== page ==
11th Circuit Says Grocery Store Website Isn’t Covered by the ADA–Gil v. Winn-Dixie

Winn-Dixie is a major grocery store chain in the South. Their website offers multiple functions, but does NOT take grocery orders online. The website features at issue in this case are the ability to refill prescriptions online and to link coupons to the shopper’s account so they will automatically apply at in-store checkout.

The plaintiff, Gil, has a visual impairment, and he uses screen reading software to browse the Internet. The parties stipulated that Winn-Dixie’s website “was not designed specifically to integrate with screen reader software.” As a consequence, the screen reader software didn’t work with the website’s prescription refill functionality.

Gil sued Winn-Dixie for violating the ADA (Title III). Winn-Dixie admitted that its physical stores were places of public accommodation subject to Title III, but denied that its websites were similarly covered by Title III. After a bench trial, the district court ruled for Gil. In a 2-1 decision, the 11th Circuit reversed.

Are Websites Places of Public Accommodation? Title III expressly defines “grocery stores” as places of public accommodation. However, the majority says:

The statutory language in Title III of the ADA defining ‘public accommodation’ is unambiguous and clear….All of these listed types of locations are tangible, physical places. No intangible places or spaces, such as websites, are listed. Thus, we conclude that, pursuant to the plain language of Title III of the ADA, public accommodations are limited to actual, physical places. Necessarily then, we hold hat websites are not a place of public accommodation under Title III of the ADA. Therefore, Gil’s inability to access and communicate with the website itself is not a violation of Title III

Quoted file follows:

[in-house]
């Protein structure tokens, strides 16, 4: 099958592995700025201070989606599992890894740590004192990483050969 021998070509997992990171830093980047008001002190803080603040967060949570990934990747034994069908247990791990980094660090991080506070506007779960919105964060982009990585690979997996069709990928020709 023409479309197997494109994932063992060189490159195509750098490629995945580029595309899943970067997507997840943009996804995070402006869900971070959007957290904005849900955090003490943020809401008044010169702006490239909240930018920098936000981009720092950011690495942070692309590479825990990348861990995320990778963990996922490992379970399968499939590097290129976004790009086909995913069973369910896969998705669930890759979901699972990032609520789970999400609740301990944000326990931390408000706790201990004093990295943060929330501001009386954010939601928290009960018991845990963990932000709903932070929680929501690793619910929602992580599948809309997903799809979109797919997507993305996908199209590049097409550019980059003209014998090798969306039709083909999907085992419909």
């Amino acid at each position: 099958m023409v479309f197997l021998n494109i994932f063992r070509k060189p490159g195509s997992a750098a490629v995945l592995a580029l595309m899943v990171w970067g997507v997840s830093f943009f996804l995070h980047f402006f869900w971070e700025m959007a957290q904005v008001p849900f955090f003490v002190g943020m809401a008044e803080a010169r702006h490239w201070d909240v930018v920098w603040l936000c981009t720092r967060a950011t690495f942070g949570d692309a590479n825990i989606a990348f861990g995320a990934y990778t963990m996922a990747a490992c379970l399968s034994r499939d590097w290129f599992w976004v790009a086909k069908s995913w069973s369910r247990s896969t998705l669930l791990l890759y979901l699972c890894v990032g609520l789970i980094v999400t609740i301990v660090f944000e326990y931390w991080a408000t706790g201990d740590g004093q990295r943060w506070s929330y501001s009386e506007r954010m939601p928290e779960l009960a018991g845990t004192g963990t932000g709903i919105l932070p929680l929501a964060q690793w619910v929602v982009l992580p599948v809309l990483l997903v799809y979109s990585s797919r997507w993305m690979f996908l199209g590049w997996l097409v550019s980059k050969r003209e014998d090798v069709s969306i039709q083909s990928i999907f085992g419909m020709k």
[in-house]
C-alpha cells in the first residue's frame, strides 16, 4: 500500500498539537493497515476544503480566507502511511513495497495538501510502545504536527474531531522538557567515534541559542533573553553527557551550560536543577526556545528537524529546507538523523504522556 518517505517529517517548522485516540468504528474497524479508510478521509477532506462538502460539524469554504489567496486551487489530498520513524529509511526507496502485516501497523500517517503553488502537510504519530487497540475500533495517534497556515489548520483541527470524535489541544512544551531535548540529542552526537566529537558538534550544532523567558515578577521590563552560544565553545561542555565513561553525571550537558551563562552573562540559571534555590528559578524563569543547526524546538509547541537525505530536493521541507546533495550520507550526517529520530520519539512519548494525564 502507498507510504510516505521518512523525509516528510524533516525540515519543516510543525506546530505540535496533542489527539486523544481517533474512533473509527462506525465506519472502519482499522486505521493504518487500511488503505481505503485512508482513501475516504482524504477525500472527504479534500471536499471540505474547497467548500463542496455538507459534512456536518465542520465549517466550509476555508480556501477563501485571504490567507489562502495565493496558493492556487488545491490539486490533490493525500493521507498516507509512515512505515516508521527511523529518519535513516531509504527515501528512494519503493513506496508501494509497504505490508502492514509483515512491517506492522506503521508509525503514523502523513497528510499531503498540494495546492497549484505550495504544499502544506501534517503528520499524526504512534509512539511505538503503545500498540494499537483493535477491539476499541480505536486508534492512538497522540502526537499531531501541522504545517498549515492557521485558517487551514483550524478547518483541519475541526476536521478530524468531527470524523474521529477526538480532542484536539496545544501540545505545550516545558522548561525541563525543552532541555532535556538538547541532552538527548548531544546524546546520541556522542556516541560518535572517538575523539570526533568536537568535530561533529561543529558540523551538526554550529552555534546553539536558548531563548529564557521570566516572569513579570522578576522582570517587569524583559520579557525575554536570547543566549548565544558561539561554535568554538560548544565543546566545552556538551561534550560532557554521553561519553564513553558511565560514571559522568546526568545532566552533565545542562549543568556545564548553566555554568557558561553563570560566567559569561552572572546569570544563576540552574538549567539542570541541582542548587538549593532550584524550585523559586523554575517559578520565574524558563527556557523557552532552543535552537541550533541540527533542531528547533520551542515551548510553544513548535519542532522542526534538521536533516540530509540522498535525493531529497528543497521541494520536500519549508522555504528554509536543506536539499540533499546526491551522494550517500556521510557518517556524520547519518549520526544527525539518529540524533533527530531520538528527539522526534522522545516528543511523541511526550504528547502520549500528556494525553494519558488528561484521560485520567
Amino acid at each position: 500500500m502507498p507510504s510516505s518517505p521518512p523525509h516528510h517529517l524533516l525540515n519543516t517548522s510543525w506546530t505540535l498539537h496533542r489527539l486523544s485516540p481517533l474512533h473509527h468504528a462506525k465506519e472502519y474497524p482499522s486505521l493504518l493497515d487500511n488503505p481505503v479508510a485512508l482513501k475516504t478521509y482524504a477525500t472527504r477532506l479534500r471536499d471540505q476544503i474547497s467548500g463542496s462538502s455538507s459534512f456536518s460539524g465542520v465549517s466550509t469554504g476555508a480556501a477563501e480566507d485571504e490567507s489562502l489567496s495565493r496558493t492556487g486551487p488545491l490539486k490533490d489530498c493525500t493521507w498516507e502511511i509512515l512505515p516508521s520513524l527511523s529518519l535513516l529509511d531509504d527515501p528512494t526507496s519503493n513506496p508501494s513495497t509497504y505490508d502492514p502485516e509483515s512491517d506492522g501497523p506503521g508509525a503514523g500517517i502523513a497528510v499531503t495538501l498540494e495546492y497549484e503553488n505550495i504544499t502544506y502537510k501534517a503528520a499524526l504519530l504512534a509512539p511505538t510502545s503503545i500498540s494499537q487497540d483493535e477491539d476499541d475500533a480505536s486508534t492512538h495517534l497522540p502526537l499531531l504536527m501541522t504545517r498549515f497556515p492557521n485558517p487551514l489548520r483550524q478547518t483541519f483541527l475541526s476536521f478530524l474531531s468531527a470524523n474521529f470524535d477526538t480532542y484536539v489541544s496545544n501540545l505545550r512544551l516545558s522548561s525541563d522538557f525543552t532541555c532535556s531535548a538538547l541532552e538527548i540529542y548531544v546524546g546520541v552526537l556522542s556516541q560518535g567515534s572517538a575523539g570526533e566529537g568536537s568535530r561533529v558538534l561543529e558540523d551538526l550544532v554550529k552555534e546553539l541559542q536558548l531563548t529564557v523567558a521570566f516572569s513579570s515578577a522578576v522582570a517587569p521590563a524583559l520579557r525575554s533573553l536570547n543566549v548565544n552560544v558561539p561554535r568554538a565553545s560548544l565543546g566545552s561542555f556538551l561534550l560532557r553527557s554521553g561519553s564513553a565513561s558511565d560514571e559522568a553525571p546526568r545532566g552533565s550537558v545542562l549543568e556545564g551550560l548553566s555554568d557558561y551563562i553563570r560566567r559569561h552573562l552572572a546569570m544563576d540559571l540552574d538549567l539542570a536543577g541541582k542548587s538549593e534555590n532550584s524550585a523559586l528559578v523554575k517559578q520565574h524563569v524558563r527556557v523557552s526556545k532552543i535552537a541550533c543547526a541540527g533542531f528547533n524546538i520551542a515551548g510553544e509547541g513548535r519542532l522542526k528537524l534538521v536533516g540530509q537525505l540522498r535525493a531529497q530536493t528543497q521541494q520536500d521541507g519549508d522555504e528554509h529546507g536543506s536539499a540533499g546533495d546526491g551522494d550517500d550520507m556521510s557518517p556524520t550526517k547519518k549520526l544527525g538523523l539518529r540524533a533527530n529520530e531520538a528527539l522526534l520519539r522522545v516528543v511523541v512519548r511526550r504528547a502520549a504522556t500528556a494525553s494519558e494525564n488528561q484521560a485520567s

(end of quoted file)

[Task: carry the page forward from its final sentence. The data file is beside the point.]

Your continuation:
The majority notes a circuit split on this question. It cites the 3rd, 6th, and 9th Circuits on its side, and the 1st and 7th Circuits in opposition.

Title III also can be violated if there are “intangible barriers” to enjoying places of public accommodation. That doctrine doesn’t help Gil either:

Winn-Dixie’s limited use website, although inaccessible by individuals who are visually disabled, does not function as an intangible barrier to an individual with a visual disability accessing the goods, services, privileges, or advantages of Winn-Dixie’s physical stores (the operative place of public accommodation). Specifically, Winn-Dixie’s website has only limited functionality. Most importantly, it is not a point of sale; all purchases must occur at the store. Further, all interactions with Winn-Dixie which can be (although need not be) initiated on the website must be completed in-store: prescription pick-ups and redemption of coupons. And nothing prevents Gil from shopping at the physical store. In fact, he had done so for many years before he freely chose to stop shopping there. Although Gil was not always happy with the speed or privacy of the service he received at the pharmacy, nothing prevented Gil from refilling his prescriptions during his time as a Winn-Dixie customer. And for years, Gil used paper coupons at Winn-Dixie’s stores, despite any inconveniences such use entailed.